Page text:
writing clean code as a cloud performance engineering intern

This Summer/Fall I’ve been interning at a company called Ampere working on Cloud Performance and Automation. The main tool I’ve been developing is an internal fork of an open-source Python framework, originally developed by Google, that will help our performance engineers perform cross-cloud/platform agnostic benchmarks to validate Ampere’s CPU offerings in the cloud.

The tool is called PerfKitBenchmarker, or PKB for short. Because so much of PKB’s codebase wasn’t written by engineers at my company, and because the documentation is a bit lacking, there was a fairly steep learning curve with being able to meaningfully extend the tool for our purposes.

clean code

If I’ve learned anything while working on this project it’s that the practice of clean code can save lives… Or at least prevent future suffering. Clean code saves me from the headache of trying to decipher what I’ve written weeks ago when I inevitably have to return to a certain module I had worked on previously. It also helps me collaborate better when I need help from a teammate by making my logical intent clearly defined in the code that I write, hopefully revealing any bugs I may have introduced for quicker resolution.

I’ve learned that understanding PKB’s implementation “under the hood” with abstract classes, utility functions, run phases, event triggers, etc. is critical for my ability to extend the tool with new benchmarks. It’s taken some time, but after a few months I feel I have a decent grip on the framework and my development is speeding up! However, there is a double-edged sword here: being up to speed with the codebase means I can work faster than before, but working faster creates the risk of writing code that is obfuscated and unmaintainable.

computer maintenance operation

To maintain clean code to benefit my future self and fellow engineers I’ve implemented a few steps I like to take at the end of the development process before code review:

  • Refactor any long functions into smaller functions, each with a more singular focus (this is a big one, and usually straightforward)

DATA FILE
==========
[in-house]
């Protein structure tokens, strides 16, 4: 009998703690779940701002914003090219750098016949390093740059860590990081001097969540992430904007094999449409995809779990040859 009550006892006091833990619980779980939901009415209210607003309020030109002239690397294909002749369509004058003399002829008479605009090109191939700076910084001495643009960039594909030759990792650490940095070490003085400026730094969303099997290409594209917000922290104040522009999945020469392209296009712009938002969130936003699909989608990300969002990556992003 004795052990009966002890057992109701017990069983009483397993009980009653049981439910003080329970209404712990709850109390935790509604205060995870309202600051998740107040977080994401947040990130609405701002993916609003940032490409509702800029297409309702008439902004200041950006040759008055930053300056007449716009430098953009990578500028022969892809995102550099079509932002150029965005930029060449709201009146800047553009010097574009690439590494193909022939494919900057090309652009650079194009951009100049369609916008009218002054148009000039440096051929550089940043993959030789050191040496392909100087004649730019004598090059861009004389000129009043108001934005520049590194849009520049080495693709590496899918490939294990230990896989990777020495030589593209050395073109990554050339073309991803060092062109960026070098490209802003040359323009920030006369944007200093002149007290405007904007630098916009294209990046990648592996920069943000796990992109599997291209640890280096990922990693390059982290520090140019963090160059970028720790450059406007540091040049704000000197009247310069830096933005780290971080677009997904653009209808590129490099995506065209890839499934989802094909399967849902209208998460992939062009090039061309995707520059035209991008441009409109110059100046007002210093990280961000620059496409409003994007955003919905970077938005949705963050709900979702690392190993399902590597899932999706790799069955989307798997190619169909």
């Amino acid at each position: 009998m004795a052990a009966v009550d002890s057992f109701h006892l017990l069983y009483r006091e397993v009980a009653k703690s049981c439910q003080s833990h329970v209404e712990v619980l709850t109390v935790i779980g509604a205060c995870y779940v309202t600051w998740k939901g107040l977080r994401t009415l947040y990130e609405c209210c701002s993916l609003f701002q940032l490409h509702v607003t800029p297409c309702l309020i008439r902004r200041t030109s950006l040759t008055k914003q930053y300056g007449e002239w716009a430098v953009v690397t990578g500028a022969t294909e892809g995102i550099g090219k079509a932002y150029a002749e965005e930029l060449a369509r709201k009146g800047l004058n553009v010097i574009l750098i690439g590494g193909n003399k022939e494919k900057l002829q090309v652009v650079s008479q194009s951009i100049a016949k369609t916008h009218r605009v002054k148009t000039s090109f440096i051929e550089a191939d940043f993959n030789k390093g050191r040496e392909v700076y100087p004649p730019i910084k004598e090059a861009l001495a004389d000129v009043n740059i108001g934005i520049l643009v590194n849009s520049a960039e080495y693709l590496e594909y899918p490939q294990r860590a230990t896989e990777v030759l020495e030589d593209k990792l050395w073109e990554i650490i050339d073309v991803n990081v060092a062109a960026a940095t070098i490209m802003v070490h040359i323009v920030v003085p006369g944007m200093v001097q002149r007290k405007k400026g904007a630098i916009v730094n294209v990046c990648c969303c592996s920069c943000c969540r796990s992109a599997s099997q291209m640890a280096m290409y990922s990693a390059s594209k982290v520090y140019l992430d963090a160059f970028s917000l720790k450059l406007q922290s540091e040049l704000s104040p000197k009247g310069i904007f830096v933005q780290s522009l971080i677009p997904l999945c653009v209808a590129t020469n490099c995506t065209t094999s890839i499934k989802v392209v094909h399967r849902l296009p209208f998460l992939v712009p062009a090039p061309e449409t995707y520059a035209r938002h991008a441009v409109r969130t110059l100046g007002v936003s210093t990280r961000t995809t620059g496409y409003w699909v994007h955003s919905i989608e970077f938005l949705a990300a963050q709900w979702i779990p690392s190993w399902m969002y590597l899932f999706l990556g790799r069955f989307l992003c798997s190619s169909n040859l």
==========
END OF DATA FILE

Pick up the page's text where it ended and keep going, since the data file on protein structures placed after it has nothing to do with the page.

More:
• Write doc strings for every function
  • Address remaining TODOs and leave NOTEs in important areas of the code
  • Leverage Python’s ability to compress long nested blocks into single-line statements (when appropriate!) via list comprehensions, compound return statements, single-line conditional assignments, etc.
  • Comment important parts of the code, but strive for the code to be “Pythonic” and document itself as much as possible
  • Intentionally write comments for any line/block that makes use of a class, method, or function that isn’t immediately obvious to an engineer that isn’t familiar with PKB

These steps are often listed as things every engineer should be hyper-aware of before writing any code. I’ve found that as someone who is new to this codebase it isn’t always possible to do all of this while writing a “first draft” for a feature, and sometimes the priority is on hacking something together that works first. Over time as I’ve practiced clean code at the end of my development cycles I’ve found that I’m actually getting better at writing clean code from the start of a new feature, practice makes perfect after all.

I feel like this experience is making me a much stronger engineer and a better teammate, which is already trickling into the experiences I’m having with my teammates in these first few weeks of the Capstone class.

Here’s to hoping my code gets cleaner and my skills keep sharpening.


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